Thanks Peeps, it's great to hear everyone's thoughts on these subjects & actually it gives me more ideas for how to use this stuff.

It really feels like there's almost no spare fat in this book - almost everything is useful.


My group uses traits and hero points. Personally, I like both. Most of my group banks their points to avoid death but the extra standard action option is nice, particularly on casters (like a mini quickened spell). Haven’t seen much combat maneuver use (as others note, it’s often more effective to just attack).


Hero points put the fudging in the hands of the players, where it belongs. Always use them in my games.

Traits are always used as well, as they're best for people who want to play a particular class but also have a character-defining skill that's not a class skill, etc.

Combat maneuvers are great for a particular kind of game: something like Hell's Rebels, Curse of the Crimson Throne, Skull and Shackles, etc. where you're going to be facing a large number of humanoid opponents at all levels. Even better if you're trying not to kill your opponents, as you may very well be in more intrigue-based games.


I use Hero Points, and they're quite popular -- gives the PCs a bit of extra influence over things. I do also give them to antagonists, but only big-name recurring foes, as it makes them more recurring. Basically, Hero Points make fudging a more above-board and regulated things.

Traits are standard, Combat maneuvers are also standard.


So far, i start with a character concept and search for traits that fit the character. I like more rounded characters, so i try to play my characters as faulty people, but i've seen others opt for the 3 traits and a drawback setup, to get their faults built in mechanically. Im not against this but ive yet to find a drawback that seems to fit a character i have in mind. Campaign traits seem to be a good way to tie characters into the hook of an AP.


I love traits to round out my PCs, however I keep seeing players acquiring traits for the mechanical benefit first (only) and ignoring flavour text. Then traits become 'too powerful'.

Trapfinder is a easily better than a single feat, it alone removes the Rogue class from the game. However players and GMs ignore that it is a Campaign Trait and allow it in any game, which isn't the point of traits, IMO.

And practically every PC I have seen has had childhood bullying issues, which I guess explains the number of psychotic-murderhobos in games.

If players and GMs stick to the (my perception) original intent of traits as a nice bonus for coming up with a background for your PC rather than cherry-pick the 'best' then problems like 'traits are OP' are reduced.


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One thing I'll say about Combat Maneuvers: they are useful so long as the foes you're facing and the build you're using make them viable.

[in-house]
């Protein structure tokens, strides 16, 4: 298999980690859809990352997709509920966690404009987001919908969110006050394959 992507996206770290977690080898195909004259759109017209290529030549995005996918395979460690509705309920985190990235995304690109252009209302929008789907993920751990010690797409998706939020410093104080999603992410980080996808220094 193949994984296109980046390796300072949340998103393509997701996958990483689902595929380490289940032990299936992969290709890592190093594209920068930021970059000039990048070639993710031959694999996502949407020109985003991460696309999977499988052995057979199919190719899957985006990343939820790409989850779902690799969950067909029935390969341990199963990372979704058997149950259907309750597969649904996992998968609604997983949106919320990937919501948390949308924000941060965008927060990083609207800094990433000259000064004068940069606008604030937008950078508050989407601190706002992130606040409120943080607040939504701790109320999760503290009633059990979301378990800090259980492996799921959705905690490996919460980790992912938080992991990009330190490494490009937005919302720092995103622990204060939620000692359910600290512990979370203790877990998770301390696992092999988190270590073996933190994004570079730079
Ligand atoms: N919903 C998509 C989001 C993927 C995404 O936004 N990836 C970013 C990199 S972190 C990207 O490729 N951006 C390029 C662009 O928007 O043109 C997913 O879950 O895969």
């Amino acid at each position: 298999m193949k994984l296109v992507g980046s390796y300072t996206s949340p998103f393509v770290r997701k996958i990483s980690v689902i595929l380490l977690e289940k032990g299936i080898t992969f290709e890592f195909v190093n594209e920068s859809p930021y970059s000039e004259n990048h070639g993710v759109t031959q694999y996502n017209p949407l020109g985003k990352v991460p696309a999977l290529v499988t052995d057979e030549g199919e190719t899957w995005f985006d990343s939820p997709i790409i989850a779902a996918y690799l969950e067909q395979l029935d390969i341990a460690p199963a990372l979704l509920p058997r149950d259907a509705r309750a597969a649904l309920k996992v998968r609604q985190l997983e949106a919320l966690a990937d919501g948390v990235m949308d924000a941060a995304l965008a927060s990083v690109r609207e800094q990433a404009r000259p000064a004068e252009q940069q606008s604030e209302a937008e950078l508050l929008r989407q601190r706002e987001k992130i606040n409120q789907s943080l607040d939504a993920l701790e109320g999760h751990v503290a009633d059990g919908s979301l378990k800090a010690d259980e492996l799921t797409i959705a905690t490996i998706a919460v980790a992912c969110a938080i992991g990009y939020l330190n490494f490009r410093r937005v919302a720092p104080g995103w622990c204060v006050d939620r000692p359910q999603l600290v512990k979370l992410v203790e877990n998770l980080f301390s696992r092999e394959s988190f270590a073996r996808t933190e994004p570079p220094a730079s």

I'm playing through the Reign of Winter AP as a Halfling Warpriest, Divine Commander archetype, on a Wolf mount. My steed's Trip maneuver, free on every successful Bite attack, has come in super handy since a lot of our foes are humanoids. Now that I have hit level 7 and the Wolf is Large size he's got just that extra little longevity on the usefulness of the Maneuver.

The other players have even started to vibe off of the Trip. They hold actions to take advantage of the Prone condition and one PC with Combat Reflexes and Reach always positions themselves where they can AoO the standing foe if he's able.

Now I've only played this game through level 8 in the past, so I can't speak for the usefulness of ALL Combat Maneuvers at all levels, but I'll say that with the right build to take advantage of them, inflicting conditions like Blinded, Entangled, Grappled, or Prone can be a very nice buff to the entire party from level 1-8.


Pathfinder Companion, Pawns Subscriber; Pathfinder Roleplaying Game Superscriber

A large wolf animal companion in our Giantslayer campaign uses trip every time he hits, but only because it's a free action that doesn't provoke. Other than that, there are only a few BBEGs that use grapple here an there, with typically no real detriment to the party.

Traits are of course part of the build, and I allow the single drawback (warded against nature is not a drawback often) for a third trait.

Hero points aren't used very often in our Giantslayer campaign, but only because they've gotten so good at killing giants, they rarely need them. Book 6 will change that, IMO. For Emerald Spire (filler while we pause for life), hero points are a hot commodity. This is true for modules I run in general. First, I've gotten better at killing the party, at least, challenging them to the point they need to use them. Second, the modules I've been running have tended toward tougher encounters in general.


The maneuvers are used, and I use a variation of hero points I call "GM" points which are awarded for being awesome and allow you to break the rules in the name of creating an awesome narrative. Of course I also use the story cards that allow players a say in shaping the narrative.

I can't stand traits though, there are so many and I dislike making my players look through a list for them. Worse than feats, I just give out free stuff at character creation and allow people to get traits from the Additional traits feat if they really want them.